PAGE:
A fleet vehicle is a rolling billboard, and many companies spend good money on eye-catching color schemes – and let’s not forget to keep those trucks and vans clean and shiny. Of course, how those vehicles are being operated on public streets and highways means a lot, as well: Do you know what your crews are up to in transit?
I’m running this reminder because a couple of items have come across my desk this week that I’ll share.
1. If you don’t have a cell phone policy, get one (and make sure dispatch takes it seriously).
2. Review your hand-tools/equipment stowage procedures.
As to the former, several large-scale, naturalistic driving studies conducted by the Virginia Tech Transportation Institute – using sophisticated cameras and instrumentation in participants’ personal vehicles – provide a clear picture of driver distraction and cell phone use under real-world driving conditions.
“There is an alarming amount of misinformation and confusion regarding cell phone and texting use while behind the wheel of a vehicle,” says Tom Dingus, director of the institute. “Our research findings can help begin to clear up these misconceptions as it is based on real-world driving data. We conduct transportation safety research in an effort to equip the public with information that can save lives.”
In the institute’s studies for commercial vehicles, the issue isn’t so much that talking on the phone is a distraction, but reaching for a phone and dialing it clearly is. And texting? Forget about it.
- Dialing a cell phone made the risk of crash or near-crash event 5.9 times as high as non-distracted driving;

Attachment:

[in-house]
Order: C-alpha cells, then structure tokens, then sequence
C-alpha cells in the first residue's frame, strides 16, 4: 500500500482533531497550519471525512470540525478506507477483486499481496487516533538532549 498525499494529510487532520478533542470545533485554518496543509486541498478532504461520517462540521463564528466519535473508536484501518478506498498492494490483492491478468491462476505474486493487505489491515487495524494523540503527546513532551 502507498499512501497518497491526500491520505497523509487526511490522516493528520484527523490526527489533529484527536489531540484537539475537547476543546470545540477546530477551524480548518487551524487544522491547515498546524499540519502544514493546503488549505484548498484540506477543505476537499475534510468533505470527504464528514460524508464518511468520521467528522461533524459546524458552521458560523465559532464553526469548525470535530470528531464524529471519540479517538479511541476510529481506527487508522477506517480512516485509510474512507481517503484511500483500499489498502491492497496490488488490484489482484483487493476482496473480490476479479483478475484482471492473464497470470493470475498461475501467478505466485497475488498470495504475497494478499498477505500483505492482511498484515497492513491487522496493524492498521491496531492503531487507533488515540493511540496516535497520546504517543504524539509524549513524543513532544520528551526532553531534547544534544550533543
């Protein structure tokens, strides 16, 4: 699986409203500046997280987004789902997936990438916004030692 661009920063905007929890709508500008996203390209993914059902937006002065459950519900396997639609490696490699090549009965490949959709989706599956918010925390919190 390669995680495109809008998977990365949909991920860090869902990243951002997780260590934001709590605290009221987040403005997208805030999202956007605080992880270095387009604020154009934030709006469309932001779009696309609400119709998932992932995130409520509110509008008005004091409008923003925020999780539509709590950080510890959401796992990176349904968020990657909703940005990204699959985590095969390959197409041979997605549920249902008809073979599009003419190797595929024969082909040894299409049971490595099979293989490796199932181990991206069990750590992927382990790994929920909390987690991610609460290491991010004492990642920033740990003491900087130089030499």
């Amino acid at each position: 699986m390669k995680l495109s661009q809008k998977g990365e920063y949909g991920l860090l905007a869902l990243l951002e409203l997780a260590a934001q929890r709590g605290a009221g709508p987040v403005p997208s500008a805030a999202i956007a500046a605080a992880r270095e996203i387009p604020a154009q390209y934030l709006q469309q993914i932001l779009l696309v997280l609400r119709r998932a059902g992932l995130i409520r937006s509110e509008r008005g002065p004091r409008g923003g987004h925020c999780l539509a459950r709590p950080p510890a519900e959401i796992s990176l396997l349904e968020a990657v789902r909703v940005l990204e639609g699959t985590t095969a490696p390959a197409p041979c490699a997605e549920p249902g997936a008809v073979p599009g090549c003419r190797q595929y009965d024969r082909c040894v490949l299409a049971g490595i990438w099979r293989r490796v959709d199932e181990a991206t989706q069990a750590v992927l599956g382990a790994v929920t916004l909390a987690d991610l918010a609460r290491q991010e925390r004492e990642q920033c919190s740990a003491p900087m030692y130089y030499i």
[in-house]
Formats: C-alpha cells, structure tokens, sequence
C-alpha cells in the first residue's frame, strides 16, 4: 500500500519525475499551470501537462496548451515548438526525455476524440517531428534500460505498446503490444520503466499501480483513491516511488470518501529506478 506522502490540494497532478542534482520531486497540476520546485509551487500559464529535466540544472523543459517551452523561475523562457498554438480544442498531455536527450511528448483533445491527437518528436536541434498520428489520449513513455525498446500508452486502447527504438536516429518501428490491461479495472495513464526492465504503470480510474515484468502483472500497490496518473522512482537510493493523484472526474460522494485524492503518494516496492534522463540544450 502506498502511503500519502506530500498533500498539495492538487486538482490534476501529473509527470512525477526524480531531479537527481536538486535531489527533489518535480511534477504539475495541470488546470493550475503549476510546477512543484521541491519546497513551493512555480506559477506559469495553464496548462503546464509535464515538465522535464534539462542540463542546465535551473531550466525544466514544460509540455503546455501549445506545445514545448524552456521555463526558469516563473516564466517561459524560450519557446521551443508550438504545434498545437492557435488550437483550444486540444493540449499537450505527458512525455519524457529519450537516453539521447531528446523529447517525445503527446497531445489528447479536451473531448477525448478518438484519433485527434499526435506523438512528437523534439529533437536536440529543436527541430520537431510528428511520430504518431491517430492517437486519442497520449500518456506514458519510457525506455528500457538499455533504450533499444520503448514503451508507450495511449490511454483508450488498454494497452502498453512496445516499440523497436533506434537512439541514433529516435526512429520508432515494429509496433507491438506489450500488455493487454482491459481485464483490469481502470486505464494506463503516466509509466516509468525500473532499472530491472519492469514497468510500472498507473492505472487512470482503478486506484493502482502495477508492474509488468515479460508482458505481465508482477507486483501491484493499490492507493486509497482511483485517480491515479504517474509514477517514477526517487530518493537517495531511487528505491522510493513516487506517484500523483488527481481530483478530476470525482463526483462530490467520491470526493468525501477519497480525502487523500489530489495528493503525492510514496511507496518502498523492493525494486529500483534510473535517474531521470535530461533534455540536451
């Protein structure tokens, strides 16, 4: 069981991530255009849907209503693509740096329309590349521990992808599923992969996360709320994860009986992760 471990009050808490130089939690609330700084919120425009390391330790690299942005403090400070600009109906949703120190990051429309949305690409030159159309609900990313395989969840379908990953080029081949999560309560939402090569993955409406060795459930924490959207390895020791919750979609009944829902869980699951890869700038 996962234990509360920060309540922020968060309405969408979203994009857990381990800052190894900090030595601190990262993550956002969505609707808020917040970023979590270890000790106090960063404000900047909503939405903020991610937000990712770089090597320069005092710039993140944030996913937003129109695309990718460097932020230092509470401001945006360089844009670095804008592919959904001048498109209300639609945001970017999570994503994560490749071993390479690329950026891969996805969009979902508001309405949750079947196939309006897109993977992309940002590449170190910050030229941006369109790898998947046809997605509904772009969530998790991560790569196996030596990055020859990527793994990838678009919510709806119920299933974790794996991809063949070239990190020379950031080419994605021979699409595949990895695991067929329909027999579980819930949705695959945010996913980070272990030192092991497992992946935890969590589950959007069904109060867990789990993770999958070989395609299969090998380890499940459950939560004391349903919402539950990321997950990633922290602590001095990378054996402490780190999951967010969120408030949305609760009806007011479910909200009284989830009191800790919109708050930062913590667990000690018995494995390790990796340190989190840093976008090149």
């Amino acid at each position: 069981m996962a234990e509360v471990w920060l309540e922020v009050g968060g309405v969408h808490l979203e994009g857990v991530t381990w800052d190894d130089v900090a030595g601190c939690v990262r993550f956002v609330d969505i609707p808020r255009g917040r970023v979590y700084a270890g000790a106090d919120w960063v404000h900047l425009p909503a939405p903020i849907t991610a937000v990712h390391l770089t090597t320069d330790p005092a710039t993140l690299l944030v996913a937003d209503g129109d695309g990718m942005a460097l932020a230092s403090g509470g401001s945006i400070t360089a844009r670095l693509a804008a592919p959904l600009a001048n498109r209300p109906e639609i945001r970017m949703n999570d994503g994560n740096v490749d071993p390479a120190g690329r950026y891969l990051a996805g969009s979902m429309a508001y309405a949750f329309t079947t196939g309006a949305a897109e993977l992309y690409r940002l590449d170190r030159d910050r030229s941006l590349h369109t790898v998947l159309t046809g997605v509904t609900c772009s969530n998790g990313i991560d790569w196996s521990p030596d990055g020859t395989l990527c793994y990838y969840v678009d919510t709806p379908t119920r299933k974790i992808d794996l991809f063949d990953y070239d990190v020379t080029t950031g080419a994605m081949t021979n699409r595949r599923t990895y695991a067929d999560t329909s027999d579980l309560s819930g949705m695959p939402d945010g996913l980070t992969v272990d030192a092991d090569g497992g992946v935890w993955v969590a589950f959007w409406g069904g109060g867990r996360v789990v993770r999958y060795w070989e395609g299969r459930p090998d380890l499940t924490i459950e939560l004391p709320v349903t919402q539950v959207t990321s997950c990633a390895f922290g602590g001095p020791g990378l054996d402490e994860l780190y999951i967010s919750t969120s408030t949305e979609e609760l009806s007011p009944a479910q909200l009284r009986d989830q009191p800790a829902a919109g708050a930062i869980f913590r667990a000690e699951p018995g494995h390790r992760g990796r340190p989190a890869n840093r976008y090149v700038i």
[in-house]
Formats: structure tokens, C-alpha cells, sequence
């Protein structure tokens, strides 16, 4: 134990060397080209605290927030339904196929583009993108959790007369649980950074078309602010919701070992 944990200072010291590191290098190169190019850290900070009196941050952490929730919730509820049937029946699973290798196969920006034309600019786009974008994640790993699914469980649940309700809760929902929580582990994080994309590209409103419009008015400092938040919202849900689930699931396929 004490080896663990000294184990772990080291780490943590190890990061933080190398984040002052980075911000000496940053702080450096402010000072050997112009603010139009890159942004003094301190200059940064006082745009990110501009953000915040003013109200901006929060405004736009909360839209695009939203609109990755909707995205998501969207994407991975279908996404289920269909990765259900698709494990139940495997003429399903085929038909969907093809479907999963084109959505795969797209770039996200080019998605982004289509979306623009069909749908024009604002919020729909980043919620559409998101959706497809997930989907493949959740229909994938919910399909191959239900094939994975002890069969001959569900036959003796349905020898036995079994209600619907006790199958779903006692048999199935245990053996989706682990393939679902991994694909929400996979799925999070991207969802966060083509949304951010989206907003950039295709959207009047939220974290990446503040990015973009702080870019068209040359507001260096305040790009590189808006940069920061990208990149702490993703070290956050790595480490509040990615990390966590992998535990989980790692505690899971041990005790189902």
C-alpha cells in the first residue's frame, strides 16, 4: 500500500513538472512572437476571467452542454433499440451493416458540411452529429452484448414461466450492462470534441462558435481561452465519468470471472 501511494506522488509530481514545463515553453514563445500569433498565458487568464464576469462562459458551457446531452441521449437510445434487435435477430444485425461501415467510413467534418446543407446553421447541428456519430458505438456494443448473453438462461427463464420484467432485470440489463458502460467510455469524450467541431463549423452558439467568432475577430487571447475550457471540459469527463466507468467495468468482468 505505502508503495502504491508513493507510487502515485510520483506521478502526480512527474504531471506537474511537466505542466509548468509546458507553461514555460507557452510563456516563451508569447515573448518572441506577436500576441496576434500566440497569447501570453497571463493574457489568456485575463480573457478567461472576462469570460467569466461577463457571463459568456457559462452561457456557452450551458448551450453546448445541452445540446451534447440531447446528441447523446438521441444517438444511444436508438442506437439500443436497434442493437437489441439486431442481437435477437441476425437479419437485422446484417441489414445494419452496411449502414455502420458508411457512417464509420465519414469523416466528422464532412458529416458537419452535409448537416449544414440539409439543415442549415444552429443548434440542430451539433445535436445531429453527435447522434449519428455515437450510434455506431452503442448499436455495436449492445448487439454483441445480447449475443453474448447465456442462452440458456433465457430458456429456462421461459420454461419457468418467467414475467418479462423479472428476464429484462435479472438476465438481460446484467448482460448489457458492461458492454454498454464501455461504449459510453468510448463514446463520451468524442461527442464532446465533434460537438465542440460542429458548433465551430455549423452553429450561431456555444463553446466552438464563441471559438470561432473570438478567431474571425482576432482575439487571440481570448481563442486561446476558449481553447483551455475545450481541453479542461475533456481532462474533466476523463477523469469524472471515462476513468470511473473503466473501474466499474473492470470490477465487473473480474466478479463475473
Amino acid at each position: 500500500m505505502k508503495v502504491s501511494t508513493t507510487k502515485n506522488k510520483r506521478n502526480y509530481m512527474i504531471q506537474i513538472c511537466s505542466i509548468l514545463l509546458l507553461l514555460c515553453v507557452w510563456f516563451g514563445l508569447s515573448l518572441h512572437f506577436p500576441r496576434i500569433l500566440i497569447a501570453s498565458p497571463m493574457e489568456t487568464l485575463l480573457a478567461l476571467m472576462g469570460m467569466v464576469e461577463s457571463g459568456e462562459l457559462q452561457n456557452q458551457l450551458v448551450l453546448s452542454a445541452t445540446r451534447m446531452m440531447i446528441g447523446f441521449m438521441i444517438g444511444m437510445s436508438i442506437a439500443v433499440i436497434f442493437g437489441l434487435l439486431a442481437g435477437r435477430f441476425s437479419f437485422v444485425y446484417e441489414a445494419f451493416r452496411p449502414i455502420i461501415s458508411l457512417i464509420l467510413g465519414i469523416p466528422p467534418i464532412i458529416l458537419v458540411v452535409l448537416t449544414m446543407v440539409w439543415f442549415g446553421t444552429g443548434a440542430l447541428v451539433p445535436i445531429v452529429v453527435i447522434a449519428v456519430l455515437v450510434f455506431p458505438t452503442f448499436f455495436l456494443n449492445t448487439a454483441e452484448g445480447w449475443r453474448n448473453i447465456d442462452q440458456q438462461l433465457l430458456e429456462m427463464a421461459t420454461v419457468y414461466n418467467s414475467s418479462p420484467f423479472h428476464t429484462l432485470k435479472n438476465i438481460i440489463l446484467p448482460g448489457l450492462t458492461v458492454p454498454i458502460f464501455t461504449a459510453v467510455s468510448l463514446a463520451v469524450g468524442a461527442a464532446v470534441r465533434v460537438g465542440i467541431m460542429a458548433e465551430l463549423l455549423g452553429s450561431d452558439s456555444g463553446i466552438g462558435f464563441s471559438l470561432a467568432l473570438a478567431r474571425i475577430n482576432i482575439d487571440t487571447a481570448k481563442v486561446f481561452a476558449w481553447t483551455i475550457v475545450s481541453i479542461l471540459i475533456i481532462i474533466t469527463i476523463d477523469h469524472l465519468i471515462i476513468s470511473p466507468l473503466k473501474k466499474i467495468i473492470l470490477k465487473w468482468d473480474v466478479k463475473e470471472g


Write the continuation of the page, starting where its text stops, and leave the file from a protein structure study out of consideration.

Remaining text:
- Talking or listening to a cell phone made the risk of crash or near-crash event 1.0 times as high as non-distracted driving;
- Use of, or reach for, an electronic device made the risk of crash or near-crash event 6.7 times as high as non-distracted driving; and
- Text messaging made the risk of crash or near-crash event 23.2 times as high as non-distracted driving.
As to equipment securement, a picture is worth 1,000 words.
This is from the Massachusetts State Police, who posted it on their Facebook page.
A landscaper had failed to properly secure an axe, which flew off the truck and struck the windshield of the car behind it. The passenger was not injured.
Two important lessons here, say the staties:
- Contractors and all other motorists are reminded to properly secure items they are transporting, including tools, building materials, bicycles, canoes, luggage, furniture, beach chairs, and the like.
- The man whose car was struck was obeying the speed limit, driving about 65 mph. If he had been speeding, the increased velocity of his car would have increased the power of the axe’s impact, meaning it could very well have gone through the glass and injured his passenger.